egg prices increased by 8.4 percent, affecting CPI increased by about 0.06 percentage point

But for now China is recording much lower levels of inflation. The cheap oil imports from Russia will have helped here although it does also feel a little too good to be true.

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So much of the Chinese economy and growth has revolved around the property sector in recent times and thus the falls in house prices we have been noting posed more than a few questions.

New home prices in January were up 0.1% month-on-month, versus a 0.2% slide in December, according to Reuters calculations based on National Bureau of Statistics (NBS) data released on Thursday.

I am sure that 0.1% is well within the margin of error here but Reuters get a little excited.

The market expects Beijing will roll out more easing measures to further revive the sector, especially during or after a highly-anticipated annual parliament meeting starting in early March.

In the past that would have already got house prices moving but as you can see below now there is an element of wait and see.

“We believe that with the strong policy support from both demand and financing side, the sales will start to rebound significantly from late Q2. Any early boom will be positive for the growth outlook,” said Zhou Hao, chief economist at Guotai Junan International.

So we see that the bubble phase is now over and it is impacting the state too.

Local authorities in China have been grappling with reduced revenue from land sales due to regulatory tightening in the property sector, ……..“We expect our general budget revenue to decline because Kunshan is already quite developed, with the land market performing poorly. And we don’t have a lot of land for sale anyway – so this will be a big problem for the coming years.” ( South China Morning Post)

If we return to the weekend;s congress the official statement is the opposite of what policy was for many years.

BEIJING, March 5 (Reuters) – Warning that risks remain in the property market, China’s government said in a report released at parliament’s annual opening on Sunday that it would promote the sector’s stable development and prevent disorderly expansion by developers.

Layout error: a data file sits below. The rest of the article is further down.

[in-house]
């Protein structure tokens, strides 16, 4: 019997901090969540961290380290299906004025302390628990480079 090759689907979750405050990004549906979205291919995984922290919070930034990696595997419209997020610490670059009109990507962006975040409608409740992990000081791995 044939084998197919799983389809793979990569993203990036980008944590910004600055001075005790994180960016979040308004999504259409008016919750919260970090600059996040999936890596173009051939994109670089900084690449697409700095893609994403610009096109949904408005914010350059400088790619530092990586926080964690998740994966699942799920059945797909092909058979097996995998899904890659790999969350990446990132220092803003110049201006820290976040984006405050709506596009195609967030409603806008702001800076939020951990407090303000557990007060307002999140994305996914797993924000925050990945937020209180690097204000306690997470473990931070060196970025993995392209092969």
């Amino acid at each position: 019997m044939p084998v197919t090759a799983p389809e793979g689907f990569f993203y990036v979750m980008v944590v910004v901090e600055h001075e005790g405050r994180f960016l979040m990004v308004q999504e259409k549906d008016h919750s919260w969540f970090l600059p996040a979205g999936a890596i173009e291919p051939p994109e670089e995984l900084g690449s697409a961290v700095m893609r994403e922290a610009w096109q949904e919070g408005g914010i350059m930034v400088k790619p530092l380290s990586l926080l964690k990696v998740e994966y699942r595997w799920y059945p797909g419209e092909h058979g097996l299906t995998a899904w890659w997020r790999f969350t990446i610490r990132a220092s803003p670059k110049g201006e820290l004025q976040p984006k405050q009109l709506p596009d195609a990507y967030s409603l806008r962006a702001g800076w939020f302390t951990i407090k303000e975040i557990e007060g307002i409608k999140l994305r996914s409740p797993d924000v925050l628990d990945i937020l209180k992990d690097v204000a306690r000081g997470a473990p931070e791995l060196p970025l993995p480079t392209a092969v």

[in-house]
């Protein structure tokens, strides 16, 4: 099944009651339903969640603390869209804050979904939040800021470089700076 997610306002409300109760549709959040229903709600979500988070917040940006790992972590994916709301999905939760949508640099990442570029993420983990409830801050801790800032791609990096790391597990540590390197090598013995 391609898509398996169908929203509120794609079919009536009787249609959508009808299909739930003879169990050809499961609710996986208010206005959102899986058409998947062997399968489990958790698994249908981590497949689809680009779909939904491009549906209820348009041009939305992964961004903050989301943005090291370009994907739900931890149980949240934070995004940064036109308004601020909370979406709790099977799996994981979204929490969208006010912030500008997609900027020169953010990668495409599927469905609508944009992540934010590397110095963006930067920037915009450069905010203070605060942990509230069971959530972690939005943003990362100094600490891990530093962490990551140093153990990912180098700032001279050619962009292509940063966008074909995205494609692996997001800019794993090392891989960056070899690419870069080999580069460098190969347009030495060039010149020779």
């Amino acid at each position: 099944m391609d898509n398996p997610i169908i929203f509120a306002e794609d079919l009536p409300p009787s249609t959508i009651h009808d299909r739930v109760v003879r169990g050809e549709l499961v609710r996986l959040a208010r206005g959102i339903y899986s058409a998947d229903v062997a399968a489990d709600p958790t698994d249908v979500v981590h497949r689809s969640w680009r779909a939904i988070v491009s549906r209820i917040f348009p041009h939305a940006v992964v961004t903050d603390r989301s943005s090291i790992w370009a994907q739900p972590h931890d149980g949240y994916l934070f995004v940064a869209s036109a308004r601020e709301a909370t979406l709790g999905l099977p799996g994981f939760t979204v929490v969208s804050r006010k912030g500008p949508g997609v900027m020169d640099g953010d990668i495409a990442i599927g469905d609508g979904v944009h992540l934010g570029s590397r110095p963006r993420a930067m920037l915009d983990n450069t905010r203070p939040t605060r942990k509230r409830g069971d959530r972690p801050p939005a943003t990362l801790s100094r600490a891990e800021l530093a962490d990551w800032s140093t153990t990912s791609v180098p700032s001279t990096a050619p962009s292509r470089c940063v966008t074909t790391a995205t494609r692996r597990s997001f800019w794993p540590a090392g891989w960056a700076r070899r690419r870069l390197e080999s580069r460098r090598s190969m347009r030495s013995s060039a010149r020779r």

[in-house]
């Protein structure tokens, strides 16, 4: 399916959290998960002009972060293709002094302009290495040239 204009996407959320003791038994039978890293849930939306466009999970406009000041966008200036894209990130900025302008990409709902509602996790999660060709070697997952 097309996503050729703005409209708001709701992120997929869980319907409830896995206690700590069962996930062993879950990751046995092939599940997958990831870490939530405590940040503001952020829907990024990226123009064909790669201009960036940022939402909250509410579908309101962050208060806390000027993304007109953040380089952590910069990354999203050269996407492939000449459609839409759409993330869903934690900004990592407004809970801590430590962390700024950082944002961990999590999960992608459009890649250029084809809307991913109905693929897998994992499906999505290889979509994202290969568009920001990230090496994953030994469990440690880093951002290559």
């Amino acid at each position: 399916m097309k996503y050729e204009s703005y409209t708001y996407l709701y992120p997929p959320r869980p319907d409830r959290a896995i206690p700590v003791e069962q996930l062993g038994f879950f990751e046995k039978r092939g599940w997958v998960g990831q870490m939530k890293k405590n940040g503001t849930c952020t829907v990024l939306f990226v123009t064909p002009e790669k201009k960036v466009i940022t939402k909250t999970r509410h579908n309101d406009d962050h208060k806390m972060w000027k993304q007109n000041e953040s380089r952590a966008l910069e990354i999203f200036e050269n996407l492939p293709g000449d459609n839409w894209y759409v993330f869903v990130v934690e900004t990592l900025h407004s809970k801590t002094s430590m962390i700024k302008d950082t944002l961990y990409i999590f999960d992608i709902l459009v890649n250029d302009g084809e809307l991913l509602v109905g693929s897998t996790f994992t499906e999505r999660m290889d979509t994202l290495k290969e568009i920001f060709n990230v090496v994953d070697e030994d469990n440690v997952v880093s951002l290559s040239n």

The late stages of a property boom ( Japan is perhaps the clearest case) invariably have something along these lines.


The property market in China is so depressed that some banks are resorting to drastic measures, including allowing people to pay off mortgages until they are 95 years old.

Some banks in the cities of Nanning, Hangzhou, Ningbo and Beijing have extended the upper age limit on mortgages to between 80 and 95, according to a number of state media reports. That means people aged 70 can now take out loans with maturities of between 10 and 25 years.


If we start with the growth target of 5% then as we stand it looks achievable. Partly that is because last year was artificially reduced by Covid restrictions and party because of reports like this.

This demand improvement in demand was in turn driven by a wave of new business received from the Chinese mainland, which rose at a rate not seen since the post global financial crisis growth boom of early-2010.

That was from the Purchasing Managers Index for Hong Kong on Friday which backed up this for China itself.

PMI survey data indicated that the recovery across China’s service sector picked up speed in February, with firms signalling the steepest increase in activity since last August

But looking further ahead the problem remains the property sector and how China will wean itself off a consequence of the bubble.

The “hidden debt” issued by local government financial vehicles, entities created to circumvent borrowingrestrictionsand used to channel funding for infrastructure spending,might have totaled 65 trillion yuan ($9.6 trillion) by the middle of 2022, according to a recent estimate by analysts at Mars Macro, an economic research firm based in Hunan. ( CNN)